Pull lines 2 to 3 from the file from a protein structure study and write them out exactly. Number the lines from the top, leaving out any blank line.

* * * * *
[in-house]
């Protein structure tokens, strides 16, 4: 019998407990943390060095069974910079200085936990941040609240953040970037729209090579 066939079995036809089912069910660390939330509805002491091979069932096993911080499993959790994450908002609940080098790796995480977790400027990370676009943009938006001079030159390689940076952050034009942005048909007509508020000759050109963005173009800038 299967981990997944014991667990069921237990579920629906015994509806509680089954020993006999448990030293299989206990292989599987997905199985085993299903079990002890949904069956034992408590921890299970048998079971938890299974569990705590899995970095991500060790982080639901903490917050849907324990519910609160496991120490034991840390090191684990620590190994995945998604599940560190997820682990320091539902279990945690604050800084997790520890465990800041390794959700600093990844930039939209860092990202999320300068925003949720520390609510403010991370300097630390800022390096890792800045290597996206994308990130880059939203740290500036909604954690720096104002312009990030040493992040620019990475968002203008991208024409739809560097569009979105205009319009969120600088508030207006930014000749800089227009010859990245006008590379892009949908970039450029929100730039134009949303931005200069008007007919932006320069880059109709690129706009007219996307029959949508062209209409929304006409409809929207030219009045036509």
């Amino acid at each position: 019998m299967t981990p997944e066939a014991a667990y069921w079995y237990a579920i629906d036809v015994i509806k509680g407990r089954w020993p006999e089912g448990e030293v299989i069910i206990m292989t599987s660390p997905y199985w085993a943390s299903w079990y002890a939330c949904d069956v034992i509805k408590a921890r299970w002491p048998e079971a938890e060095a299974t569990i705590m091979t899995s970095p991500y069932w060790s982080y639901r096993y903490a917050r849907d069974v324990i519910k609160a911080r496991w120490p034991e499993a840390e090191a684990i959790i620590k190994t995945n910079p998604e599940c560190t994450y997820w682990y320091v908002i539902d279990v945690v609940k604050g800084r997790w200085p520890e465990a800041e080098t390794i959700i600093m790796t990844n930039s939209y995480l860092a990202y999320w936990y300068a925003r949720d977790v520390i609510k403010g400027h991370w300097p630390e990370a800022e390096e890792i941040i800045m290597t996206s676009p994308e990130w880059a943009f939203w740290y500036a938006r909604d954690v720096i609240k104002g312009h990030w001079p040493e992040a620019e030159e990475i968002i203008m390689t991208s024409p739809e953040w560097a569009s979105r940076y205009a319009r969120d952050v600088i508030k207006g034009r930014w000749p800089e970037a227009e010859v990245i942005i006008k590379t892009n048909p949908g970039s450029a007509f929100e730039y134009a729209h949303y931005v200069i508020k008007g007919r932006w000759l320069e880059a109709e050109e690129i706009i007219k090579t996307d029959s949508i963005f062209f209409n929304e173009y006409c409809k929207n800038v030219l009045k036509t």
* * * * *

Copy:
């Protein structure tokens, strides 16, 4: 019998407990943390060095069974910079200085936990941040609240953040970037729209090579 066939079995036809089912069910660390939330509805002491091979069932096993911080499993959790994450908002609940080098790796995480977790400027990370676009943009938006001079030159390689940076952050034009942005048909007509508020000759050109963005173009800038 299967981990997944014991667990069921237990579920629906015994509806509680089954020993006999448990030293299989206990292989599987997905199985085993299903079990002890949904069956034992408590921890299970048998079971938890299974569990705590899995970095991500060790982080639901903490917050849907324990519910609160496991120490034991840390090191684990620590190994995945998604599940560190997820682990320091539902279990945690604050800084997790520890465990800041390794959700600093990844930039939209860092990202999320300068925003949720520390609510403010991370300097630390800022390096890792800045290597996206994308990130880059939203740290500036909604954690720096104002312009990030040493992040620019990475968002203008991208024409739809560097569009979105205009319009969120600088508030207006930014000749800089227009010859990245006008590379892009949908970039450029929100730039134009949303931005200069008007007919932006320069880059109709690129706009007219996307029959949508062209209409929304006409409809929207030219009045036509």
């Amino acid at each position: 019998m299967t981990p997944e066939a014991a667990y069921w079995y237990a579920i629906d036809v015994i509806k509680g407990r089954w020993p006999e089912g448990e030293v299989i069910i206990m292989t599987s660390p997905y199985w085993a943390s299903w079990y002890a939330c949904d069956v034992i509805k408590a921890r299970w002491p048998e079971a938890e060095a299974t569990i705590m091979t899995s970095p991500y069932w060790s982080y639901r096993y903490a917050r849907d069974v324990i519910k609160a911080r496991w120490p034991e499993a840390e090191a684990i959790i620590k190994t995945n910079p998604e599940c560190t994450y997820w682990y320091v908002i539902d279990v945690v609940k604050g800084r997790w200085p520890e465990a800041e080098t390794i959700i600093m790796t990844n930039s939209y995480l860092a990202y999320w936990y300068a925003r949720d977790v520390i609510k403010g400027h991370w300097p630390e990370a800022e390096e890792i941040i800045m290597t996206s676009p994308e990130w880059a943009f939203w740290y500036a938006r909604d954690v720096i609240k104002g312009h990030w001079p040493e992040a620019e030159e990475i968002i203008m390689t991208s024409p739809e953040w560097a569009s979105r940076y205009a319009r969120d952050v600088i508030k207006g034009r930014w000749p800089e970037a227009e010859v990245i942005i006008k590379t892009n048909p949908g970039s450029a007509f929100e730039y134009a729209h949303y931005v200069i508020k008007g007919r932006w000759l320069e880059a109709e050109e690129i706009i007219k090579t996307d029959s949508i963005f062209f209409n929304e173009y006409c409809k929207n800038v030219l009045k036509t």